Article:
We Gon’ See the Future First, Or, My Top 10 Albums of 2016

david-bowie-blackstar

Well, that was a weird year. From the thrillingly unthinkable (the drought-ending triumph of the Chicago Cubs and Cleveland Cavaliers) to the depressingly unthinkable (the entire election cycle), 2016 just wouldn’t stop heaping strange, incredibly unlikely events upon us.

And yet, almost everyone agrees this is the best year music has had in a long time. Throughout this weird and improbable year, we were lucky enough to get undeniably brilliant and essential music. Many of pop and hip-hop’s titans unveiled new albums (Kanye, Beyonce, Drake, Rihanna). Several up-and-comers burst through with enjoyable and challenging work (Chance the Rapper, Anderson .Paak, Kaytranada). Enigmatic luminaries returned out of the blue (David Bowie, Radiohead, Frank Ocean).

Of course, 2016 will also be known as the year music lost some of its all-time visionaries. The deaths of Bowie, Prince, Merle Haggard, Leonard Cohen, Phife Dawg, and more hit the music world with a heavy, solemn thud. Although too young for their heyday, I traversed through the discographies of Bowie, Prince, and A Tribe Called Quest to remember my favorite songs and discover new ones.

So while we lost some greats, we gained a whole slew of seismic, statement-making, indispensable new albums that we will continue to unpack for years to come. Now to my favorites from the year.

Honorable Mention

Anti – Rihanna

We got it from Here… – A Tribe Called Quest

Sunlit Youth – Local Natives

10. Telefone – Noname

noname-telefone

For obvious reasons, introverts seem to be somewhat rare in the pop music sphere. Frank Ocean is one, Kendrick Lamar is probably another. But this year, Noname arrived on the scene in a likably reserved manner with Telefone. Connected to Chance the Rapper’s Chicago crew, her fresh, relaxed, and clear voice draws you in immediately.

The easygoing and breezy production is paired with often devastating content. Amid catchy melodies, Noname paints a melancholy picture of the violence and anxiety of her hometown.  Death may hang over the album (literally on the cover), but Telefone still presents a life-affirming message from an intoxicating new voice.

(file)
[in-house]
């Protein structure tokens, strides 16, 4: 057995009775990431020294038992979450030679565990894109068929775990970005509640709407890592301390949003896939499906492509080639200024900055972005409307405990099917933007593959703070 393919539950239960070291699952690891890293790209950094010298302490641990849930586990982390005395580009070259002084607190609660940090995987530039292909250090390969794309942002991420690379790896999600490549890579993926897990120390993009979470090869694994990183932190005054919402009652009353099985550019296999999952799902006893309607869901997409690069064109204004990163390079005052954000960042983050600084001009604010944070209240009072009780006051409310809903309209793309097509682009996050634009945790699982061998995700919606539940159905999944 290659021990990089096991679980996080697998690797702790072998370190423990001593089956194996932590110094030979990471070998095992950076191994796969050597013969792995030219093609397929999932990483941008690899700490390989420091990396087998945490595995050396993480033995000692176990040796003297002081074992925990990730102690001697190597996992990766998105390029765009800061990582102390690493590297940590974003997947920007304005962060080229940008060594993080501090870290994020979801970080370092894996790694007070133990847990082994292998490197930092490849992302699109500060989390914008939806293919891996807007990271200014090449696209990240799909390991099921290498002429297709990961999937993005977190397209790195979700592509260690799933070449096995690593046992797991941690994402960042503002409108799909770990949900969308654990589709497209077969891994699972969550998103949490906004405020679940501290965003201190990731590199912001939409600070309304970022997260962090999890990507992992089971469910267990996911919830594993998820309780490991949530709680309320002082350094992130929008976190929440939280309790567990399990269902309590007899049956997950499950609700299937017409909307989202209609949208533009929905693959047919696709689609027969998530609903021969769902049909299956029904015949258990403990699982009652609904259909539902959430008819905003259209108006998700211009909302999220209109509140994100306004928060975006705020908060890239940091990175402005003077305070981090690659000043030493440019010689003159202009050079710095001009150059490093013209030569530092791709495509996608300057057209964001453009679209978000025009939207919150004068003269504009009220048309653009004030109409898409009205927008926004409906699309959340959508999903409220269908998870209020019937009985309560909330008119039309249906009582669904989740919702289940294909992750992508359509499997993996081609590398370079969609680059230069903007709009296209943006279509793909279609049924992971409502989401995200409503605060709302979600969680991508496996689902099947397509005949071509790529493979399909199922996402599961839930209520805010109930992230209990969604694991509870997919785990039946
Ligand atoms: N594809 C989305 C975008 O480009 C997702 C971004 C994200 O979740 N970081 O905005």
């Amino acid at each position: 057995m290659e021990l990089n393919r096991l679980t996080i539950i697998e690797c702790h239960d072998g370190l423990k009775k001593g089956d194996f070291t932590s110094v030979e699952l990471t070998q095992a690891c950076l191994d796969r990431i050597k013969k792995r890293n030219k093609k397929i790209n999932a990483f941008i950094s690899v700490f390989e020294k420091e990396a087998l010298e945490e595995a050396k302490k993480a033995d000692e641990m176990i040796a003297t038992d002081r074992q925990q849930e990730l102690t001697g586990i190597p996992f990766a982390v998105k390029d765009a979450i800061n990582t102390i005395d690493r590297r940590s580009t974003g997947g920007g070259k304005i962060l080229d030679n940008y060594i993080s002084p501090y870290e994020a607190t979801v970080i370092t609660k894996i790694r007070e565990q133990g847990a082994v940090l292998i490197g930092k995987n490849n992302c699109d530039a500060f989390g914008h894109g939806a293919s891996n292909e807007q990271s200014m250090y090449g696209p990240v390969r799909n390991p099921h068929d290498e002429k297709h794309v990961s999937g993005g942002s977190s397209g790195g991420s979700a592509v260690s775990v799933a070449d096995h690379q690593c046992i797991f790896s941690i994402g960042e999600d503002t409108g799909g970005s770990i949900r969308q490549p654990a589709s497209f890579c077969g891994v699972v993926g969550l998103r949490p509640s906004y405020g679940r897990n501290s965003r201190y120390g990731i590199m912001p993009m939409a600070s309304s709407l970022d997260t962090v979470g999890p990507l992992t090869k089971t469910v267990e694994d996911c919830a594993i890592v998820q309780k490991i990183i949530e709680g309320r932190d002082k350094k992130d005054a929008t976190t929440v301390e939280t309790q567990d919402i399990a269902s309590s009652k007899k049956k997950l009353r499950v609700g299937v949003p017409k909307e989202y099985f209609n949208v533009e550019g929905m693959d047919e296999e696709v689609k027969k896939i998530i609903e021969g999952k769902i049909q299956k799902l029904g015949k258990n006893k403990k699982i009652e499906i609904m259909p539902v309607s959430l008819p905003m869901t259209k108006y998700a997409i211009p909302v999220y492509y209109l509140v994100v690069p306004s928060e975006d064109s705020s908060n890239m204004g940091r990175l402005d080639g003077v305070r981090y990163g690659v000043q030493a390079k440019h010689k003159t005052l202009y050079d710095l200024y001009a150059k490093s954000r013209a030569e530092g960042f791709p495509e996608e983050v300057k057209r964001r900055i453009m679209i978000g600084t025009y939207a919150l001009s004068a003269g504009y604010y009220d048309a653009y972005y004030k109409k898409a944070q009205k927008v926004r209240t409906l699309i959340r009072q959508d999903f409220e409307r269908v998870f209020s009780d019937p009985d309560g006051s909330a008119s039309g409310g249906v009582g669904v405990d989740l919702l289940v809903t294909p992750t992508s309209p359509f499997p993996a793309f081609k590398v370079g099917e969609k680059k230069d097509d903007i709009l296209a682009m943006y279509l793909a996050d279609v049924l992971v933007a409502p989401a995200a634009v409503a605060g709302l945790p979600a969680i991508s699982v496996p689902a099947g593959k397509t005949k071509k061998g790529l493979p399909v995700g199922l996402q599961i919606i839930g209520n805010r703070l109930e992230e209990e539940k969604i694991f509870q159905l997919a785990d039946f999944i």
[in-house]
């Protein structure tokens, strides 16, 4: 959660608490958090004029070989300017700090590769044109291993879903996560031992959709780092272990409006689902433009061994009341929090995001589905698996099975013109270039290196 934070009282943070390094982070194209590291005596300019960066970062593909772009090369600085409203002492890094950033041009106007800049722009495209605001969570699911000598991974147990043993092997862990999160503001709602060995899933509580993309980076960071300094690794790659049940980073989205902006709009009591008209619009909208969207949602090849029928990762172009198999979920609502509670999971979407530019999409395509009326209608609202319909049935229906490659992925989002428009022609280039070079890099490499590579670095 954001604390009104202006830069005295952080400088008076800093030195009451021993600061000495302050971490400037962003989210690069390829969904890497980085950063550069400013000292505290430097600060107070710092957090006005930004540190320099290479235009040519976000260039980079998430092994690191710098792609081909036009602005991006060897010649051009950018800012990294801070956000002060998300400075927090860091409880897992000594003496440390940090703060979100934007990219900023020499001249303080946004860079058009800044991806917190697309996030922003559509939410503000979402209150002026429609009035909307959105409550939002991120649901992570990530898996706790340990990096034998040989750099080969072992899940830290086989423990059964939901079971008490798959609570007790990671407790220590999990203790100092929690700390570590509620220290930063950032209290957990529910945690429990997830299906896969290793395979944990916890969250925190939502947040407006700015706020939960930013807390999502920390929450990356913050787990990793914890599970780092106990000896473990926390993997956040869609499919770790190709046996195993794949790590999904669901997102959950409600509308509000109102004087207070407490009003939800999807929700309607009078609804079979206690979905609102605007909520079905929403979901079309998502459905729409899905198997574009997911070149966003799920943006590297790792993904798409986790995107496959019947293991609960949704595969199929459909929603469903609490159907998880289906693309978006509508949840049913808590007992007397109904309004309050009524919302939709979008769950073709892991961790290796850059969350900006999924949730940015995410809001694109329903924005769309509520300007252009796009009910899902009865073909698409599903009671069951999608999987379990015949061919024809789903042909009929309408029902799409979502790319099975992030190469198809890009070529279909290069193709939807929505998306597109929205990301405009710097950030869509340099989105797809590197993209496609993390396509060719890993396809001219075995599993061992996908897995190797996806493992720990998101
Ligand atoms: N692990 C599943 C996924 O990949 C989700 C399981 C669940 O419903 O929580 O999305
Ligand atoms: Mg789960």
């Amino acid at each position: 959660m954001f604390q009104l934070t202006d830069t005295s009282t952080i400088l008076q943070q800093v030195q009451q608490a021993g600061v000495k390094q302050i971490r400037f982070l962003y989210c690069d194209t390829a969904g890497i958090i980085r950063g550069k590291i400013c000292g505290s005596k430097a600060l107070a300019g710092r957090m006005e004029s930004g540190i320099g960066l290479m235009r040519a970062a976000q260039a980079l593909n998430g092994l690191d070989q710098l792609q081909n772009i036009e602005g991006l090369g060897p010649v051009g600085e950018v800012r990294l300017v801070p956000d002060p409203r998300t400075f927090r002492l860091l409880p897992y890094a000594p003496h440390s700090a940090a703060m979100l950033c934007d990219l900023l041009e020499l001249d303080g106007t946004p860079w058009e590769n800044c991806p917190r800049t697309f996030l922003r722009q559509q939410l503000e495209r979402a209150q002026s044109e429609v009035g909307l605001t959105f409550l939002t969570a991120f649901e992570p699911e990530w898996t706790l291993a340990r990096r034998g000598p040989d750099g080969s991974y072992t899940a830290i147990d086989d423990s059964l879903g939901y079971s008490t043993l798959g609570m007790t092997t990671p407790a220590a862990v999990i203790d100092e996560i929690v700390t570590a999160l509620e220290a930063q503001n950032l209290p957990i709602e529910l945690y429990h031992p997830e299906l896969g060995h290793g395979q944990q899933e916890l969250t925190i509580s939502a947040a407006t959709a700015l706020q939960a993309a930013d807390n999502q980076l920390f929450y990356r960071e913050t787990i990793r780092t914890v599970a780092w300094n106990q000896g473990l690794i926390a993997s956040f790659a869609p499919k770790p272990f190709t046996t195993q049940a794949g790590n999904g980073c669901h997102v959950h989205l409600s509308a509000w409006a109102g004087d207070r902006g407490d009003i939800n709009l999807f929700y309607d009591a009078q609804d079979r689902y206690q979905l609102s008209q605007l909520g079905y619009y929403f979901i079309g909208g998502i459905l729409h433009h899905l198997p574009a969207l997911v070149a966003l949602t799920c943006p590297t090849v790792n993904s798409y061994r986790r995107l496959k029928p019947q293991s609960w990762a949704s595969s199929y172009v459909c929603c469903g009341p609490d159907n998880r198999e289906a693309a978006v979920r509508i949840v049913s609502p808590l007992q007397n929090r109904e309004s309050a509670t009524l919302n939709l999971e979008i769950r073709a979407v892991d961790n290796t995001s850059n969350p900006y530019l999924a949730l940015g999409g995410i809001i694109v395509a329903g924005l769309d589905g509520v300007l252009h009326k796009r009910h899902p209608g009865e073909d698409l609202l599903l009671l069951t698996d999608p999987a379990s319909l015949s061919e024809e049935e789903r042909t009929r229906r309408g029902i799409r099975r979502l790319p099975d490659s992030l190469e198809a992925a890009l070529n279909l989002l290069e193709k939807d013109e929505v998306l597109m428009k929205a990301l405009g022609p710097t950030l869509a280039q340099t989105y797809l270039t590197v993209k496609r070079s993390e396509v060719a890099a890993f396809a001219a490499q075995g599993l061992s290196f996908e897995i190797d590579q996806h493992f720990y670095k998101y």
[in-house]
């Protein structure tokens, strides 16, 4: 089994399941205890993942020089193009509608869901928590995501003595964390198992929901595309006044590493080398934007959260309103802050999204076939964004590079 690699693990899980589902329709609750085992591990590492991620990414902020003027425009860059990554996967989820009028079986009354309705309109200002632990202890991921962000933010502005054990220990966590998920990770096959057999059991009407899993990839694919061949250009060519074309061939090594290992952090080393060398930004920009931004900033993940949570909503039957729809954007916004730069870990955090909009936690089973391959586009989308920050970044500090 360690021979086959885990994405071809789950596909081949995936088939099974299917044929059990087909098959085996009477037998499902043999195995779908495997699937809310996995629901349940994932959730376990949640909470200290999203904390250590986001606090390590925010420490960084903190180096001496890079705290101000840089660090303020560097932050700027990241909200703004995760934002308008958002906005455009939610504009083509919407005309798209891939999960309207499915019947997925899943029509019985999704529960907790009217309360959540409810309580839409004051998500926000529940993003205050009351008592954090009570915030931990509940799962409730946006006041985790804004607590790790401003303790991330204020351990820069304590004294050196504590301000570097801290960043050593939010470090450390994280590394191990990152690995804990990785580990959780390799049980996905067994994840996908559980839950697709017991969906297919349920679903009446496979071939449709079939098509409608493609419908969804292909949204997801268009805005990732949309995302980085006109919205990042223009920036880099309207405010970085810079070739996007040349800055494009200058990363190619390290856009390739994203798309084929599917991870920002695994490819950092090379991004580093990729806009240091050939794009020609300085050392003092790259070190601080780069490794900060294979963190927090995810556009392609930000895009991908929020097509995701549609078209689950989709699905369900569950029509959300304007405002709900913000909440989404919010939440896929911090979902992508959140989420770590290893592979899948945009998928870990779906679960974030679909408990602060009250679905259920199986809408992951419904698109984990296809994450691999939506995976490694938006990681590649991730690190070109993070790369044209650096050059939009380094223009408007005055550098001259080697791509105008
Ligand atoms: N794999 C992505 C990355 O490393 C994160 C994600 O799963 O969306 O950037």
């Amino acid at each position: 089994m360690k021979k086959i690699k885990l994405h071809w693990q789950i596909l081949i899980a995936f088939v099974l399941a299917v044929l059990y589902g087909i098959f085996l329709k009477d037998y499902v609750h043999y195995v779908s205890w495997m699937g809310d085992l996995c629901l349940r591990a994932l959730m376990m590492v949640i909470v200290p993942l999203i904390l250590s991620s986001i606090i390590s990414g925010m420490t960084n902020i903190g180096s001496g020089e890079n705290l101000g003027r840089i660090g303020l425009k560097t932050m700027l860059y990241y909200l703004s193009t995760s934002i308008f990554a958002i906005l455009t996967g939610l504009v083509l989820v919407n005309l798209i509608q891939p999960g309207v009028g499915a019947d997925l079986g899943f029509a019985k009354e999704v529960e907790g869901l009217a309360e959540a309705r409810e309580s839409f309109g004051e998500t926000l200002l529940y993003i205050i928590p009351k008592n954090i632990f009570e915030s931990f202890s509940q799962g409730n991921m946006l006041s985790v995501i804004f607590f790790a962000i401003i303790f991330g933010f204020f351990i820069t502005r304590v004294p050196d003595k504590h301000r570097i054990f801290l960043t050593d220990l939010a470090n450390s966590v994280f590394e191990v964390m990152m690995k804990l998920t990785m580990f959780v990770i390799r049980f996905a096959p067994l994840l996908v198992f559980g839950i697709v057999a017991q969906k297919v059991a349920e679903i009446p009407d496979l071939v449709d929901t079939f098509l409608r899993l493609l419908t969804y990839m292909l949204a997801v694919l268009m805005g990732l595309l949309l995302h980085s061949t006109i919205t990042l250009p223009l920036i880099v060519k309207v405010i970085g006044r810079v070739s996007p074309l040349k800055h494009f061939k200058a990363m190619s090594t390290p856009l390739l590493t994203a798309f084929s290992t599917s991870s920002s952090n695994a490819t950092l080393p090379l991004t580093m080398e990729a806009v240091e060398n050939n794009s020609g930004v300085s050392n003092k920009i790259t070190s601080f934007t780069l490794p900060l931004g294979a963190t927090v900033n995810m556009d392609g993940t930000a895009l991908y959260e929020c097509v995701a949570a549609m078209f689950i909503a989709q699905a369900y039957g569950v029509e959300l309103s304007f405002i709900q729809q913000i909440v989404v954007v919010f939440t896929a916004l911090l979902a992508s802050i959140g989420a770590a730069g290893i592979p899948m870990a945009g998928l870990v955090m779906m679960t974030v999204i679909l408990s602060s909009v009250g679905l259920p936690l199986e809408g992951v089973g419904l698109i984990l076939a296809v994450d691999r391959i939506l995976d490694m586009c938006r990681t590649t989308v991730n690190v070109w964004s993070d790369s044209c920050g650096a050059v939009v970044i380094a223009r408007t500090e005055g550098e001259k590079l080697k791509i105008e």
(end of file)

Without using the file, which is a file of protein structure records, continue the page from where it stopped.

9. Cardinal – Pinegrove

This is one that I discovered late in the year, but quickly became the album I didn’t know I was missing: an eloquent, unabashedly emotional, alt-country record. On Cardinal, New Jersey band Pinegrove don’t innovate musically as much as they offer youthful intelligence amidst enjoyable rock tunes.

The writing on Cardinal is endlessly engaging and clever. The very first song, “Old Friends,” features the words “labyrinthine” and “solipsistic” — words you don’t stumble upon too often outside academia. However, it’s not just the unconventional use of big words, but how Pinegrove can turn a phrase to articulate the difficulty of expressing oneself (“Apparently my ventricles are full of doubt“).

What’s most amazing about Cardinal is that it is both earnest and laid-back; it’s utterly sincere, but with a sense of perspective. They gloomily ask, “How come every outcome’s such a comedown?” only to turn around and say, “There’s nothing really bad to be upset about“.

8. 99.9% – Kaytranada

Similar to Jamie xx’s In Colour from last year, Montreal producer Kaytranada created a fascinating melting pot of hip-hop, R&B, house, and electronic vibes on 99.9%. Just like its cover, the record features a colorful array of sounds, both bright and dark. Most importantly, it’s never dull and fantastic for studying, writing, and working.

Glowed Up” is probably the standout track, as 2016 breakout star Anderson .Paak flexes over an eerie, atmospheric beat. Each song seems to bring something fresh to the album, though, such as highlights “Got It Good” and “Lite Spots”. In such a competitive year for music, it’s a testament to Kaytranada’s talent that 99.9% was able to make it on so many year-end lists.

7. A Sailor’s Guide to Earth – Sturgill Simpson

sturgill_simpson3